To be registrable, trade marks must be distinctive for the goods and services you provide. A registered trade mark must allow consumers to differentiate your goods or service from another company’s.
For this reason, made up words are generally acceptable as trade marks. Real examples are:
Examiners will also accept word marks involving known names, if none similar have already been registered, such as
- Fortnum & Mason
- Wayne’s Patisserie
- Shakespeare shipping
Also, common words used in unfamiliar ways:
- Snail Plumbing
- Air Publishing
- Salt CDs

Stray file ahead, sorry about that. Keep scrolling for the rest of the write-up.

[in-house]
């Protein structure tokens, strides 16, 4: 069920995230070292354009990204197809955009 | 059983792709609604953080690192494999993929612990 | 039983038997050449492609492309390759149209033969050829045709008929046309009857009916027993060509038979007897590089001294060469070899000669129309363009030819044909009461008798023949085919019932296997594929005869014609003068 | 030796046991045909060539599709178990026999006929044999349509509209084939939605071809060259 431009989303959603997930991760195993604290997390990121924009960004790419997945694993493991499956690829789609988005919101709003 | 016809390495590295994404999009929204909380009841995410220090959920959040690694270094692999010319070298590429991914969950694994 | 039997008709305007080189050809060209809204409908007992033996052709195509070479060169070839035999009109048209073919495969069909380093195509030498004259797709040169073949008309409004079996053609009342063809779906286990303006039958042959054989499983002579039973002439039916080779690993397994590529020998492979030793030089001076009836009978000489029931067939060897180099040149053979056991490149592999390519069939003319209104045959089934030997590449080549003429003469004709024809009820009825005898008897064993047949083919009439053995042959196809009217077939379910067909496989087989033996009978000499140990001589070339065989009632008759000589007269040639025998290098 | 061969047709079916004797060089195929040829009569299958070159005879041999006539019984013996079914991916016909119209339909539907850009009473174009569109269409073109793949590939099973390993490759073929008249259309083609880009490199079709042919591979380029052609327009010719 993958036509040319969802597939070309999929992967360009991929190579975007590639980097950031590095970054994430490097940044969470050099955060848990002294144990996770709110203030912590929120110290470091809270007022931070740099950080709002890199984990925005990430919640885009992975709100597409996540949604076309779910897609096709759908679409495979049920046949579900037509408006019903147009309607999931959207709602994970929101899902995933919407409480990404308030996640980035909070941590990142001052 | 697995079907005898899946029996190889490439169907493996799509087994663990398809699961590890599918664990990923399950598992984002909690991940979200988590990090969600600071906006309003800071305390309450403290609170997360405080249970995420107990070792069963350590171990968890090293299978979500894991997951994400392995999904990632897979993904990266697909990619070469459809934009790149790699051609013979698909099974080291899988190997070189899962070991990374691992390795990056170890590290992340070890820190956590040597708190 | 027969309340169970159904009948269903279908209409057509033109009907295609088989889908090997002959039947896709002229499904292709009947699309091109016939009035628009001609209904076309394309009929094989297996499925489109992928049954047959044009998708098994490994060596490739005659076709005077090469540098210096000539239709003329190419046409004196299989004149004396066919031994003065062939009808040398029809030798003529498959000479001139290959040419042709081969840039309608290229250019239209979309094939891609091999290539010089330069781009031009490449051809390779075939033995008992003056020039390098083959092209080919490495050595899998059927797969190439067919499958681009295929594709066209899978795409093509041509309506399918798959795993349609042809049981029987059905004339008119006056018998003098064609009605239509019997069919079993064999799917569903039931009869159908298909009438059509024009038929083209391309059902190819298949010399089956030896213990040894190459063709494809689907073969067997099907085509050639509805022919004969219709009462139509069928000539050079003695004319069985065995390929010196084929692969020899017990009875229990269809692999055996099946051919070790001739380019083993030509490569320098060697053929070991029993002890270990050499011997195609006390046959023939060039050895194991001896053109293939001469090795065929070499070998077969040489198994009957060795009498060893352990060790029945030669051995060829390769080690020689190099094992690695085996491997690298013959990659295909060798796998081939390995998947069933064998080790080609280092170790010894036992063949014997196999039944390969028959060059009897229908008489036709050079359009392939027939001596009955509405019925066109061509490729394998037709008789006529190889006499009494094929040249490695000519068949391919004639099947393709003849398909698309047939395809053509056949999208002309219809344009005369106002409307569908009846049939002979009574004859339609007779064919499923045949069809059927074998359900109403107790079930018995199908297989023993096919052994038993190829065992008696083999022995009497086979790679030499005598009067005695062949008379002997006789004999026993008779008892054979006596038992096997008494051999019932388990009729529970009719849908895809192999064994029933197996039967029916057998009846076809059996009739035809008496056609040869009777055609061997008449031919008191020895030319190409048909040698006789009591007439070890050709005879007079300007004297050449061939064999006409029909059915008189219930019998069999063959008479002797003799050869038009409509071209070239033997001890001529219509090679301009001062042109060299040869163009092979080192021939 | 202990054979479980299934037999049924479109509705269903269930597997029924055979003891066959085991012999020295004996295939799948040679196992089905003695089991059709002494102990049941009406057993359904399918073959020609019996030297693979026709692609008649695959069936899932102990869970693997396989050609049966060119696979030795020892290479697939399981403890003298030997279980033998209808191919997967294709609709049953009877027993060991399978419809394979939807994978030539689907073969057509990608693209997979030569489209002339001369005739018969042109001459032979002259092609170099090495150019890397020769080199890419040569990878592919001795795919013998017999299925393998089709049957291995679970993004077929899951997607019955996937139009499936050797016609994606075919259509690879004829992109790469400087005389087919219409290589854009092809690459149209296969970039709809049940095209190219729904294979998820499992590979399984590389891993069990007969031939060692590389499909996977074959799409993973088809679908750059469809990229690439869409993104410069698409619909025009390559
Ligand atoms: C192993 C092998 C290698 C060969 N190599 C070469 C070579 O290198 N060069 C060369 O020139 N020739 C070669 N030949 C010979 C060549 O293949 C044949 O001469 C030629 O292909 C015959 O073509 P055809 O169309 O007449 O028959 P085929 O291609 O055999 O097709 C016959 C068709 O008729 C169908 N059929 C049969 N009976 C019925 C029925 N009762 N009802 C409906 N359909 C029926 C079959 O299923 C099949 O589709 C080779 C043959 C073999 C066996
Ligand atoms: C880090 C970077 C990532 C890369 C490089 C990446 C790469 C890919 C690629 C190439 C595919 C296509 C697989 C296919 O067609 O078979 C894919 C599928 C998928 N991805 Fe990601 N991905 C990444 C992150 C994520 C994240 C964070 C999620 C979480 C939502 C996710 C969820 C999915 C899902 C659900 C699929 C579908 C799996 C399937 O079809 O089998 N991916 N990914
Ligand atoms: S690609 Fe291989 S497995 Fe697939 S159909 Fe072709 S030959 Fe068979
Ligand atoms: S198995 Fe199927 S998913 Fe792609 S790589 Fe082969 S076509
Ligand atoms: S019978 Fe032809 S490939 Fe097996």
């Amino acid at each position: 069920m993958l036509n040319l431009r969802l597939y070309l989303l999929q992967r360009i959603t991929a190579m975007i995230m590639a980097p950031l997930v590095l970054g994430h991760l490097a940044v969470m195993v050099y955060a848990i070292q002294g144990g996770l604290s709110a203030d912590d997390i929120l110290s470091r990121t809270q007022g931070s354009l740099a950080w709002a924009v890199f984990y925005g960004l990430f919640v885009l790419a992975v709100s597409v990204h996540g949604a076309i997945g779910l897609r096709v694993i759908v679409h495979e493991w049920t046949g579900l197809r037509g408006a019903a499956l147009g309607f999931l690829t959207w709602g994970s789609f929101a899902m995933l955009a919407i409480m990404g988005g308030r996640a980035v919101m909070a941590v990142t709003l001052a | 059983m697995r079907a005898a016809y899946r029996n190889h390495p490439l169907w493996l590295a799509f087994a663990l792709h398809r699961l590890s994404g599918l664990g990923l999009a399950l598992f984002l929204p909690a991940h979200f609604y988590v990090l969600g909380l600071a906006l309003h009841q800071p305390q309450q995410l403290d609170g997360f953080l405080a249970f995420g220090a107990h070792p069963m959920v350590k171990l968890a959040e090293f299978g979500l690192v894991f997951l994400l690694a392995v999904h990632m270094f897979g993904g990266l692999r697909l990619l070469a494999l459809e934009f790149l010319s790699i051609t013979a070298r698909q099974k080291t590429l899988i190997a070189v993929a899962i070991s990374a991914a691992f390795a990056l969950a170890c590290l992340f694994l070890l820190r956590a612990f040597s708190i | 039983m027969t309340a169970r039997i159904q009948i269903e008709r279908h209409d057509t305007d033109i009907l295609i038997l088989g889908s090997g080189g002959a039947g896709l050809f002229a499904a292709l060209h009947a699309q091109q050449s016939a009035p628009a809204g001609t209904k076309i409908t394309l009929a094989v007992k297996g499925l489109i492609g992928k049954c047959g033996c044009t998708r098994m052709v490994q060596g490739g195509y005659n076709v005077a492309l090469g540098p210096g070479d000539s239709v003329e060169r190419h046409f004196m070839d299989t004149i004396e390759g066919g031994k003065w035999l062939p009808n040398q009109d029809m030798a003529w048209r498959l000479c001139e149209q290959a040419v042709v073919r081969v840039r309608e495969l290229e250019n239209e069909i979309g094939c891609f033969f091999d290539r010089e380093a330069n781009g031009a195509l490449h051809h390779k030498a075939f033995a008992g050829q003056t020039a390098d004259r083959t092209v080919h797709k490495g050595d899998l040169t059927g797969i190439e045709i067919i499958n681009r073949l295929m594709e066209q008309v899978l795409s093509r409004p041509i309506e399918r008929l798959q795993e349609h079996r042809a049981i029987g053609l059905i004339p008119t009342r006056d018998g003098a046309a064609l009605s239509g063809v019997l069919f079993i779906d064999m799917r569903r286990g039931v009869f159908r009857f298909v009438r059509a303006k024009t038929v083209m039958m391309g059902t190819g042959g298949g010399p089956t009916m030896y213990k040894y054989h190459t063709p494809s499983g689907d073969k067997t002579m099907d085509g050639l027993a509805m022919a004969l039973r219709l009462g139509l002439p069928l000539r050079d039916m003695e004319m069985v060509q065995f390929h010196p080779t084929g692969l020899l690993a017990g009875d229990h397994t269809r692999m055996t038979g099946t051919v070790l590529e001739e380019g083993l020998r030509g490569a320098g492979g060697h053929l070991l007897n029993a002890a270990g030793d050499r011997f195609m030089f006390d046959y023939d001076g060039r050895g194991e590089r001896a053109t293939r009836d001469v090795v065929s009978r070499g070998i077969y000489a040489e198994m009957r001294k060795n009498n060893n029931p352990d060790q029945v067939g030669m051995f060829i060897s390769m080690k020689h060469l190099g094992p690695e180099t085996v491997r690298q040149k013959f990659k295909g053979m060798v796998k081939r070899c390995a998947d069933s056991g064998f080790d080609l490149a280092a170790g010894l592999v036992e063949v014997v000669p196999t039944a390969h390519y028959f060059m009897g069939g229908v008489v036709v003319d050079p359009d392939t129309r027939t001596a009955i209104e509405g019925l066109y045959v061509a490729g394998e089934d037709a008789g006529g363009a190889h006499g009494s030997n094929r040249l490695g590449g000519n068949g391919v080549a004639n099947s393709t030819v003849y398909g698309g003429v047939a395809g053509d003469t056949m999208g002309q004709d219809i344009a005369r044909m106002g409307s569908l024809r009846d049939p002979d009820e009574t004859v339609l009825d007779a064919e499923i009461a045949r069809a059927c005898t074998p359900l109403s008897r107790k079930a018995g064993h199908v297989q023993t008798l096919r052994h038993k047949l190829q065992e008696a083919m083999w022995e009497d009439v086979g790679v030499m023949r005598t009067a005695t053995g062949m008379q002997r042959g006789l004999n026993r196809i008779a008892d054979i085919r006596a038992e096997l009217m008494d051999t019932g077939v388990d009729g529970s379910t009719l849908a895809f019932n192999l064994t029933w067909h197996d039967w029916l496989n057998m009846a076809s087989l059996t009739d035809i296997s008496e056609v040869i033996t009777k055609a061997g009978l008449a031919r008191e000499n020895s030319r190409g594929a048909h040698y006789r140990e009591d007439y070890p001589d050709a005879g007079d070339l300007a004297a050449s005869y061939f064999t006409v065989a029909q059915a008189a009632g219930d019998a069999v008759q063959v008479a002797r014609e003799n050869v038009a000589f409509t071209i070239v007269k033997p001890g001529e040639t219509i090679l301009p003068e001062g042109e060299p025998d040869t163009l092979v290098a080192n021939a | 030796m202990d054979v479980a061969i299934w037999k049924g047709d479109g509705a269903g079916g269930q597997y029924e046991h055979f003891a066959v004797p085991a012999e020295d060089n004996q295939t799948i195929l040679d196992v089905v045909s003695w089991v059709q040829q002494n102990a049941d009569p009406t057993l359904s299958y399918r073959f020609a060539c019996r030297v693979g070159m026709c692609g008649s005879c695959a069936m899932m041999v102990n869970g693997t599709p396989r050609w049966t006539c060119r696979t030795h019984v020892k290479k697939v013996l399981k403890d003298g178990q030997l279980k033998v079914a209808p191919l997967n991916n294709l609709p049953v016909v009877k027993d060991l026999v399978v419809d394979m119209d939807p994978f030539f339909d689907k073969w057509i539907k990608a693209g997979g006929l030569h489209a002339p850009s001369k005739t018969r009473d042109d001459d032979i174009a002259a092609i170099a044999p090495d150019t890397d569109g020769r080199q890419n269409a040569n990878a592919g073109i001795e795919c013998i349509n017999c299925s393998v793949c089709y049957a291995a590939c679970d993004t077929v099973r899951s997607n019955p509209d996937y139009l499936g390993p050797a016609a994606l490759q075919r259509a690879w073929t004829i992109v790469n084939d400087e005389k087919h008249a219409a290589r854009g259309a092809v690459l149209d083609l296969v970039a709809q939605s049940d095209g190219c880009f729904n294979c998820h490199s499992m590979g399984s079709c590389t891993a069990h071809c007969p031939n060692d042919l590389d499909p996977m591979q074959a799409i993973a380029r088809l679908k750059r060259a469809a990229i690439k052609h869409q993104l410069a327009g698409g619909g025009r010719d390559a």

What is not allowed as a registered trade mark?
Trade mark applications will be refused if the trade mark describes your goods or services or any characteristics of them:
- Leather Handbags
- Japanese Plates
- Cheaper Flooring
Examiners will also refuse to register trade marks which are made up of descriptions customary in your line of business:
- Tastes Great Chocolate
- Built To Last Beds
- Taxis Direct
Trying to get around the distinctiveness or common phrase barrier by intentional misspelling does not work:
- Klever Klene
- Supa Food
Your trade mark application will also be turned down if it includes offensive words or images; is against the law in any way e.g. promoting illegal activities; or is deceptive – attempting to persuade the public that your goods and services have a quality which they do not.